1. Write debugger; as the first line inside your function.
  2. Inspect Element.
  3. Run the function in the Console and look at the Sources tab.  (The ‘debugger;‘ line should be highlighted in Sources).
  4. ‘Step over the next function call’ to test the code line by line as it’s running.
  5. ‘Step into the function’ if you want to go inside the callback function that’s inside the function you’re debugging.

* Create a separate function to run the debugger on any function instead of having to write debugger; in each of our function.

function runWithDebugger (ourFunction) {

JS: Object (references) Comparison

When you create an object in Javascript, it stores the object at a unique location in memory.  So even when the objects look identical, they are not the same because JS is comparing to see if they are at the same memory address, not if they look the same or not.

Thus, {} === {}  would return false.


  • Values and variables of same type take same amount of fixed storage (allocated memory).
  • All objects, however, are not of the same size. When a new object is created, a composite memory block consisting of a series of consecutive blocks, one for each instance variable of the object, is created.  The sizes of two objects of different types can be different depending on the number and the types of their instances variables.
  • Since an object variable stores addresses, it also called a pointer variable or reference variable, and the address stored in it a pointer or reference.
JS: Object (references) Comparison

setInterval vs setTimeout

Both are Javascript’s timing events.

setInterval(function(), milliseconds):

  • Executes a function repeatedly, with a fixed time delay between each call to that function. (useful for countdown)
  • clearInterval() takes an in-scope variable which points to the setInterval method and stops the function from looping.


setTimeout(function(), milliseconds):

  • Executes a function once, after waiting a specified delay.
  • clearTimeout() stops the execution, thus disabling it from running again in the future.


  • 1000 milliseconds = 1 second
setInterval vs setTimeout

$(document).ready() vs. window.onload()

SUMMARY: Run Javascript after the DOM has loaded but before the entire page has fully loaded (for faster loading time) because your code relies on working with the DOM.  This can be done with $( document).ready() in jQuery.

$(document).ready() in jQuery executes when the DOM (Document object model) is loaded on your page. DOM means all the html tags/script. It will not wait for the images, frames to be fully loaded.  It is the earliest stage in page load process and executes a bit earlier than window.onload(), thus less time-consuming for the browser.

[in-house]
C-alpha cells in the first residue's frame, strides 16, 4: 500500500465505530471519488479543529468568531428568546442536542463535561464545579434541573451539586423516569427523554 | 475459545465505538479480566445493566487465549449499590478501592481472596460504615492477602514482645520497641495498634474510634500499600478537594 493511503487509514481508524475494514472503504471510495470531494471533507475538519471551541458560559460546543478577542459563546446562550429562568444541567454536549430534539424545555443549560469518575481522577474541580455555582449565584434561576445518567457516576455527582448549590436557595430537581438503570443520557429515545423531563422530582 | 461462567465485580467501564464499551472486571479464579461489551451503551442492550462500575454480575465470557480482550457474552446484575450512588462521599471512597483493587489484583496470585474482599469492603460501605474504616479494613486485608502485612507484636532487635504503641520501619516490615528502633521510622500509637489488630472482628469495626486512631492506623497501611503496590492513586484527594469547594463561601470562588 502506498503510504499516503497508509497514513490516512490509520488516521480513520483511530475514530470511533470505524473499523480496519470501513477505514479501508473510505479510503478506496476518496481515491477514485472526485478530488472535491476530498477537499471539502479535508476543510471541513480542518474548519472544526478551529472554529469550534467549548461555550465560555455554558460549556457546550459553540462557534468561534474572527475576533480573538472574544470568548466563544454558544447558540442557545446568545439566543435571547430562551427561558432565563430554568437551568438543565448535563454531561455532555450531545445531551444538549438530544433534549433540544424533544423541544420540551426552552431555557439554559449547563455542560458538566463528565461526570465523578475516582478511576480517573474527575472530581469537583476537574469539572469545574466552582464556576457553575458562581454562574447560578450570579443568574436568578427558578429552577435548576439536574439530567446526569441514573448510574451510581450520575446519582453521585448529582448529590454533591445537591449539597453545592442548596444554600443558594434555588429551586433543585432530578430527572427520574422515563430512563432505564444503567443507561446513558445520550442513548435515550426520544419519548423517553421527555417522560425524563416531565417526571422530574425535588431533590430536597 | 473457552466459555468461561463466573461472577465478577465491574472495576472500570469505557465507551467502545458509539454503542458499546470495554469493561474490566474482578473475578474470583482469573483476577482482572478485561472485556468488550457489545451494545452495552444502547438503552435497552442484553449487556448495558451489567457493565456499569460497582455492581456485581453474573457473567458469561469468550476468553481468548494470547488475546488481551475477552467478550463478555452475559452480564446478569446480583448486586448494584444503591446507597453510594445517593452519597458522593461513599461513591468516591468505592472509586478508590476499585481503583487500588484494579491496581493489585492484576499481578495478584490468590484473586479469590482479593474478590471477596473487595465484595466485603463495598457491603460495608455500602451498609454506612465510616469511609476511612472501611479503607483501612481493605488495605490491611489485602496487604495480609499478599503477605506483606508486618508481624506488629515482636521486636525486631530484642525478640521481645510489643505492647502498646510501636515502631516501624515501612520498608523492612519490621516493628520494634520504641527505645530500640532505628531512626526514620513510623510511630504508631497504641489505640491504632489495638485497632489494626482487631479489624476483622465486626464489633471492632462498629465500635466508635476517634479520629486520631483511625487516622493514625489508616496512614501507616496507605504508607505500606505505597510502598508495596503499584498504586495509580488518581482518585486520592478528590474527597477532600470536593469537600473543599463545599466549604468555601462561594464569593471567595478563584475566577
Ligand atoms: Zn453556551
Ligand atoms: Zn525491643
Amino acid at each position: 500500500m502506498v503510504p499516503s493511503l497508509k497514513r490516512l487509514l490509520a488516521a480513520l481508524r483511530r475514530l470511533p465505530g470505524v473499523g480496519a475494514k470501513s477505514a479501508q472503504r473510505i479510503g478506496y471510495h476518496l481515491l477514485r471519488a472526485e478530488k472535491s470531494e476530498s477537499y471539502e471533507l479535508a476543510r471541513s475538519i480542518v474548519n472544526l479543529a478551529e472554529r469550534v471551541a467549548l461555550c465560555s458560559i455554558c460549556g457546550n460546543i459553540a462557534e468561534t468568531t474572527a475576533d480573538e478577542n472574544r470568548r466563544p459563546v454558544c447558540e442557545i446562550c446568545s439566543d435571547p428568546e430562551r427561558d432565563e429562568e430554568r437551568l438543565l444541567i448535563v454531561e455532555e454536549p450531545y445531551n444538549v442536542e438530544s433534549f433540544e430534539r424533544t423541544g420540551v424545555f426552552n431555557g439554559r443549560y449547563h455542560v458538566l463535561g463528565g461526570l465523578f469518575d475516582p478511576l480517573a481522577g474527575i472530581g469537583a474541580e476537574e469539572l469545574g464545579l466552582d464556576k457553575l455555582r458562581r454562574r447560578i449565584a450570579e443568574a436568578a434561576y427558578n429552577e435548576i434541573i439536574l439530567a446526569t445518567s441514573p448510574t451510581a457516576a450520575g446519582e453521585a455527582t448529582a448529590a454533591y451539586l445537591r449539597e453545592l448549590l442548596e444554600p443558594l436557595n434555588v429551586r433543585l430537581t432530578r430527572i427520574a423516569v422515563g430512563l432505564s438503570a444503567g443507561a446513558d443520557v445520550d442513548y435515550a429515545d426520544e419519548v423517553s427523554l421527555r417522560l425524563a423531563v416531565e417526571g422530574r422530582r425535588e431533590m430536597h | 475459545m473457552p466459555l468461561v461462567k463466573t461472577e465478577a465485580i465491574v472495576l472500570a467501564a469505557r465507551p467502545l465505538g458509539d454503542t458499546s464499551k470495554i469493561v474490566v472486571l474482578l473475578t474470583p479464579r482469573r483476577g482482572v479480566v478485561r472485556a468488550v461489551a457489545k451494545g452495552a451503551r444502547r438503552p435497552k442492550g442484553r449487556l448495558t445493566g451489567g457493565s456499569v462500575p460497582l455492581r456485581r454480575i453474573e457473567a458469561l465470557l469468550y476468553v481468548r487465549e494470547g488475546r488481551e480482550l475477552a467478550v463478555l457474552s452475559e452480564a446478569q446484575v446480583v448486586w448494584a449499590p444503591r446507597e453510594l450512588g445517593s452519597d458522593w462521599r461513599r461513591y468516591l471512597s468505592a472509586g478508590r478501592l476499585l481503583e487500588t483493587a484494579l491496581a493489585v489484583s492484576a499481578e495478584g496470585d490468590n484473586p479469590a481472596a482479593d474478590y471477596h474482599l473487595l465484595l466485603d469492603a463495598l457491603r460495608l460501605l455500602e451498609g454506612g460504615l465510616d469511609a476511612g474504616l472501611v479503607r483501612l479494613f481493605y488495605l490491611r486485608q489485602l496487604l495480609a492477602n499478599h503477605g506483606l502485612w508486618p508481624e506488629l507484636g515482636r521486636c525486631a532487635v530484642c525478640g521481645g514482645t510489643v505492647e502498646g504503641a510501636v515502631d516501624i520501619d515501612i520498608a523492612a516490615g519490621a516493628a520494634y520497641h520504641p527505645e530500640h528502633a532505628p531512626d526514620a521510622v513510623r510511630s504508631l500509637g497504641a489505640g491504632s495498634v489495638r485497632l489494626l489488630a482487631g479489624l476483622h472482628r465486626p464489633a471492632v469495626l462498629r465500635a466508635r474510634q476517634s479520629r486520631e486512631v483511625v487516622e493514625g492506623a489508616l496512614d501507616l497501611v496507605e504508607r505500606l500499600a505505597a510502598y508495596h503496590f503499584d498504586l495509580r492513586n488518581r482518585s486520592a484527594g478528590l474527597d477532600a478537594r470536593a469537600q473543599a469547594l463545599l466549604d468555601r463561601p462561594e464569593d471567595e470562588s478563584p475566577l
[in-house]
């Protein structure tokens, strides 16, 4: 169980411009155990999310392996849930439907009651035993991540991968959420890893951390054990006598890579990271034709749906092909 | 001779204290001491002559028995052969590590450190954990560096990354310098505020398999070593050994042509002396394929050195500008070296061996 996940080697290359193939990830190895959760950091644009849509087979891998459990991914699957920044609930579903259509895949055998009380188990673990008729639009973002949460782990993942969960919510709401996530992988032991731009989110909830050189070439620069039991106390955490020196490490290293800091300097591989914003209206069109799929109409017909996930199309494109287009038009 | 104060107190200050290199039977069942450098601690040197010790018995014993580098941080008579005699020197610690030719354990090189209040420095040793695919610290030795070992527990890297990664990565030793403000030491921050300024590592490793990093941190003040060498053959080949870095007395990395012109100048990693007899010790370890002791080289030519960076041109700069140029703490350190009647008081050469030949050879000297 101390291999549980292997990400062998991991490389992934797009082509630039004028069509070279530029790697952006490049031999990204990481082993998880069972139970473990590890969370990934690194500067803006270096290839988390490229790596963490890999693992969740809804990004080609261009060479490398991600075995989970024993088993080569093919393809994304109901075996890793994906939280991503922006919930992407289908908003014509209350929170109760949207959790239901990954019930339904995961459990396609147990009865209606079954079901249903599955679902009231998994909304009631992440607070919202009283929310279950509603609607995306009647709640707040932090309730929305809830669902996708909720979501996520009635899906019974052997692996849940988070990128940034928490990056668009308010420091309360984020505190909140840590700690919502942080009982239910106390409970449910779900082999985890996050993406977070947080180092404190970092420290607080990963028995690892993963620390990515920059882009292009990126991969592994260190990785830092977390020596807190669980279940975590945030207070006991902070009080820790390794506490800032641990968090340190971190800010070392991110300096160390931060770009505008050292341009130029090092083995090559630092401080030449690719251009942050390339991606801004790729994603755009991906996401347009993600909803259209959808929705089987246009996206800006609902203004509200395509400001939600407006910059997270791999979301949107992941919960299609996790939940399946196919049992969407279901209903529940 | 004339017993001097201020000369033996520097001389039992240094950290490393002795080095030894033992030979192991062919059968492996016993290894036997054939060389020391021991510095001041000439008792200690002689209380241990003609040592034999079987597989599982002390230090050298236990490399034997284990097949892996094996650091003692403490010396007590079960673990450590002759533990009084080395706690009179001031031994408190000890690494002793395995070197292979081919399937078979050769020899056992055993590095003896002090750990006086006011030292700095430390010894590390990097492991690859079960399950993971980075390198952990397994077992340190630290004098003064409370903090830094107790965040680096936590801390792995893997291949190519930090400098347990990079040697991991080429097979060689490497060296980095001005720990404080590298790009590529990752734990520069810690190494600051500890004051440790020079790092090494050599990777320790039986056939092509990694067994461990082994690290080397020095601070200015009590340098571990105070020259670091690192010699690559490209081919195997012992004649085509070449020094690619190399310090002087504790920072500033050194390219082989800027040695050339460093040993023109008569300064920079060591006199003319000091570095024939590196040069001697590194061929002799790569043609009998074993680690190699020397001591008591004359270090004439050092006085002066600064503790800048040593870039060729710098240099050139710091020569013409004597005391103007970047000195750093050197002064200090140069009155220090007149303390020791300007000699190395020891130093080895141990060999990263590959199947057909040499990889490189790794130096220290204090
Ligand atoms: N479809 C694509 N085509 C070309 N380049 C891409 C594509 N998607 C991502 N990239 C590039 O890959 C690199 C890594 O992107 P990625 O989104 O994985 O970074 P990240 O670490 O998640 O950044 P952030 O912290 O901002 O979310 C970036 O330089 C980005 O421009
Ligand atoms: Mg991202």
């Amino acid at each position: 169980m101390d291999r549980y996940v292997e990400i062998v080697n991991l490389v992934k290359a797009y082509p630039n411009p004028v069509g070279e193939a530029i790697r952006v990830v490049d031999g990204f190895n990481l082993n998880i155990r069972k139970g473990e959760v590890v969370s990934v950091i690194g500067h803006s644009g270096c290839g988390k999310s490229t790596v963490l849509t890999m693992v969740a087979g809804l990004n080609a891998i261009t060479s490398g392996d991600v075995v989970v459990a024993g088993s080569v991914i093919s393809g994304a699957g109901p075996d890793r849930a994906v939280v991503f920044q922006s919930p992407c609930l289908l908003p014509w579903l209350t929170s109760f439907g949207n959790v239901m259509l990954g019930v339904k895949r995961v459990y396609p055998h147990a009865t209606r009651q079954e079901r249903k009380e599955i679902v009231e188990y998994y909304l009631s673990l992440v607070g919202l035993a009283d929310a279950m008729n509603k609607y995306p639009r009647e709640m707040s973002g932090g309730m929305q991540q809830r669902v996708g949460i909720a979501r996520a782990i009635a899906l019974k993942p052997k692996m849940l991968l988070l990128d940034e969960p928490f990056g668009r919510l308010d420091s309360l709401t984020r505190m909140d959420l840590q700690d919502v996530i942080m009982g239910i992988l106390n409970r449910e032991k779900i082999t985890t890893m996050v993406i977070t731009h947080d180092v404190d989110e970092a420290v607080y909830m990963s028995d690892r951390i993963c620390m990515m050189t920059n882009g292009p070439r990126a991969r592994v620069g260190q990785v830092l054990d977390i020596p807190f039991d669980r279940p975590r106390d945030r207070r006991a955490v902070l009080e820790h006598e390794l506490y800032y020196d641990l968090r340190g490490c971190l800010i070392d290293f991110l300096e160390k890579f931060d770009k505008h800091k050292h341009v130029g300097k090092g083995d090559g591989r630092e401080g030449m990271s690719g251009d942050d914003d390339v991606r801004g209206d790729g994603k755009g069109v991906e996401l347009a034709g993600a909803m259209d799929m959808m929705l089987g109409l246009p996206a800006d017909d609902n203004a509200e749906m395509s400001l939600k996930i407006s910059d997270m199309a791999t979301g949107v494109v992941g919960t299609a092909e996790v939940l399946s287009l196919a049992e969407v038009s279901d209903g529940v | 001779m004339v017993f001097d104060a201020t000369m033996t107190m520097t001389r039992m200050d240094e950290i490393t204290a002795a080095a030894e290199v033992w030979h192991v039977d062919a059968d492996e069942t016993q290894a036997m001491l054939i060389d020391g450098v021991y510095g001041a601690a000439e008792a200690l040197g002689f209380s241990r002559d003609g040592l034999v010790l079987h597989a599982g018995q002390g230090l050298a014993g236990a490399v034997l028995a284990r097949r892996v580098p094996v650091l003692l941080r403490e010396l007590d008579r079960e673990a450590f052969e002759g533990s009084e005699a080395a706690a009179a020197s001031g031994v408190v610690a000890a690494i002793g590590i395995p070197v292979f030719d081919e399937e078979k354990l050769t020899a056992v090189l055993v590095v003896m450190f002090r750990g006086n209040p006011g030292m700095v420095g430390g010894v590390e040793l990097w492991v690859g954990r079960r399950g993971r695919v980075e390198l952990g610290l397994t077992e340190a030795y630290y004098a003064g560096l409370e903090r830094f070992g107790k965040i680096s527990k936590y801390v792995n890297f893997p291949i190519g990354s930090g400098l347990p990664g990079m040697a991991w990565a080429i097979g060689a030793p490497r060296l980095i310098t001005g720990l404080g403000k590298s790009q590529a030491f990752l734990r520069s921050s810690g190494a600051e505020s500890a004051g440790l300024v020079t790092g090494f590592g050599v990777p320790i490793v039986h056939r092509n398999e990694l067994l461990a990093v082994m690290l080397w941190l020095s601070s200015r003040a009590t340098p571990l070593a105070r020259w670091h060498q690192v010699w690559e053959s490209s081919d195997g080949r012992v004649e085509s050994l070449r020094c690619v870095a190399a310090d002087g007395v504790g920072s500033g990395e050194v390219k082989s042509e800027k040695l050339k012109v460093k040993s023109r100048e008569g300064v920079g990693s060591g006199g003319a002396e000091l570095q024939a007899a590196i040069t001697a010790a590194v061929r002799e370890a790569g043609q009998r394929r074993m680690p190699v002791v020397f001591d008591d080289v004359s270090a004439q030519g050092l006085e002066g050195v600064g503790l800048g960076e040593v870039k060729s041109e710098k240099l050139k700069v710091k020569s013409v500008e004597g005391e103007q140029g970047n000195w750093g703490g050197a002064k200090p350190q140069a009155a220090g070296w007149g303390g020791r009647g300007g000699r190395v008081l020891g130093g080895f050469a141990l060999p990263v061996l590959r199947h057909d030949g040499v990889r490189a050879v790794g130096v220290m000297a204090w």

window.onload() in JavaScript executes when all the content on your page is fully loaded including the DOM, asynchronous javascript, frames, images, and other assets.


  1. Browser makes a request to download the page
  2. Raw markup and DOM is loading (does not include external sources such as images and stylesheets).  DOMContentLoaded event occurs at the end of this stage and you can set your code to run at this time with $(document).ready().
  3. Page is fully loaded with images and stylesheets.  Load event occurs at the end of this stage and you can execute your code to run at this time with window.onload().  (You rarely need to do this unless you need to work with the images or assets in your code).
$(document).ready() vs. window.onload()

Primitive (values) vs Objects (references)

A variable can hold one of two value types: primitive values or reference values.

  • Primitive values are data that are stored on the stack.
  • Primitive value is stored directly in the location that the variable accesses.
  • Reference values are objects that are stored in the heap. (aka it’s stored elsewhere to preserve memory space and the variable is just a link to it).
  • Reference value stored in the variable location is a pointer to a location in memory where the object is stored.
  • 5 Primitive types: Undefined, Null, Boolean, Number, or String.  Anything else is an object.

The Basics:

Objects are aggregations of properties. A property can reference an object or a primitive.

Primitives are values, they have no properties.

Some Examples:


Primitive (values) vs Objects (references)


.forEach() executes the callback function on each item of the array once.

arr.forEach(function callback(currentValue, index, array) {
    //your iterator
}[, thisArg]);

How to use:

  1. Create a callback function
    function logArrayElements(element, index, array) {
      console.log('a[' + index + '] = ' + element);
  2. Apply callback function to .forEach() method
    [2, 5, , 9].forEach(logArrayElements);
    // a[0] = 2
    // a[1] = 5
    // a[3] = 9

* This can be combined into one step if the callback function is simple.